Florida governor supports attack on environment
Big oil and gas companies are pushing forward with plans to begin “fracking” in Florida on land just outside the Big Cypress National Preserve—the gateway to the Florida Everglades—just 45 miles west of Miami. The Everglades are part of a water system of subtropical wetlands in Florida that extends throughout the southern part of the state.
Fracking, or induced hydraulic fracturing, is a big profit-making technology that extracts oil and gas by injecting water, sand and chemicals into rock to access previously unreachable reserves. Fracking is linked to climate change in the long term but has the immediate effect of water contamination. In other areas, “fracked” water has become flammable.
The Everglades rest on a limestone shelf leading out into the Florida Bay connecting to Lake Okeechobee and the Kissimmee River. This means that fracking in Florida puts the state’s entire water system at risk of contamination. Big Cypress National Preserve, part of the Everglades ecosystem, by itself constitues 42 percent of the water in the Everglades.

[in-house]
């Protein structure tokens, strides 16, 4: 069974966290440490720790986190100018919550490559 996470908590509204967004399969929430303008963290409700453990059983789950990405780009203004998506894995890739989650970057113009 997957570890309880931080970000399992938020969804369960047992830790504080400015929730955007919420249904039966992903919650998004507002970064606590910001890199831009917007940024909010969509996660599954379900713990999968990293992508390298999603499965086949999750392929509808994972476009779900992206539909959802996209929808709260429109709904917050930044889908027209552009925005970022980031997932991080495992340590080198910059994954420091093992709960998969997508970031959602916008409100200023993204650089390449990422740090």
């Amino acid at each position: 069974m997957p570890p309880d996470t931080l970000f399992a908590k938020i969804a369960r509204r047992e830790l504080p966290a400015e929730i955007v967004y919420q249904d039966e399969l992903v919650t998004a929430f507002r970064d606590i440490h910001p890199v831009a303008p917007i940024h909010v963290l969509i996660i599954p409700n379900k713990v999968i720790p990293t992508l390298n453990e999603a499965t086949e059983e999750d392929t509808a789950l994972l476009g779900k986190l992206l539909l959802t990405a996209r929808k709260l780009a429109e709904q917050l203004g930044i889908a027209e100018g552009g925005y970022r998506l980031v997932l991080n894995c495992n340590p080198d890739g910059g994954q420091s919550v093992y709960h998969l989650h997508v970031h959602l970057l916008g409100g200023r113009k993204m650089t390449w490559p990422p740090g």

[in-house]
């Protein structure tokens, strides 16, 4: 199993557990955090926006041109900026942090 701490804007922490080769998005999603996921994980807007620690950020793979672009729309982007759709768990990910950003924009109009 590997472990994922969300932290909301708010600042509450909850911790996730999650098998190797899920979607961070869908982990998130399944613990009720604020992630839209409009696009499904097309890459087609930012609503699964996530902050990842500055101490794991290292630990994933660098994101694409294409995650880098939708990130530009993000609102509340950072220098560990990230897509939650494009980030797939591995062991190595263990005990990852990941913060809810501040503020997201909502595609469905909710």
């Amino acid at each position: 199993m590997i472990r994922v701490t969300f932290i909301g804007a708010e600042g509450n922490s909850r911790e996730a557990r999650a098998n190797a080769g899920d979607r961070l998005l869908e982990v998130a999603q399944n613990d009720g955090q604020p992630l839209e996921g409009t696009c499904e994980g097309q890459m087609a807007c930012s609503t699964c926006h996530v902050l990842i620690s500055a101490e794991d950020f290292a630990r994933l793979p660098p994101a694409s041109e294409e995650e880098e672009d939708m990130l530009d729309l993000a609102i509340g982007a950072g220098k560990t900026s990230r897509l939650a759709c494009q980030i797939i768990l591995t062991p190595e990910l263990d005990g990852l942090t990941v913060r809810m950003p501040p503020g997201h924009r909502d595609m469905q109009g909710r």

The Environmental Protection Agency has exempted oil and gas companies from complying with “green completion” measures that would at the very least force them to remove contaminated waste from sites where oil and gas are extracted by means of fracking until 2015.
However, bans and moratoriums have gone into effect in other states such as Vermont, Maryland and North Carolina, from emerging movements of people opposed to the continued destructive quest for more fossil fuels, which is central to the creation of world-wide climate change.
Not everyone agrees. “It’s nothing to be afraid of,” claims Ed Pollister from Century Oil, one such company that is waiting for approval of the Department of Environmental Protection overseen by Republican Governor Rick Scott to begin fracking. Scott himself promotes the fairy tale that climate change is not real—and approval means big profits for oil and gas companies, along with a tremendous environmental disaster.
“Fracking is inevitable in South Florida, maybe within a year,” continued Pollister. What Pollister and the big oil and gas companies may not realize is the potential of a people’s movement to push back against environmental destruction, and fight for a change where the people and the planet come before profits, especially from fracking.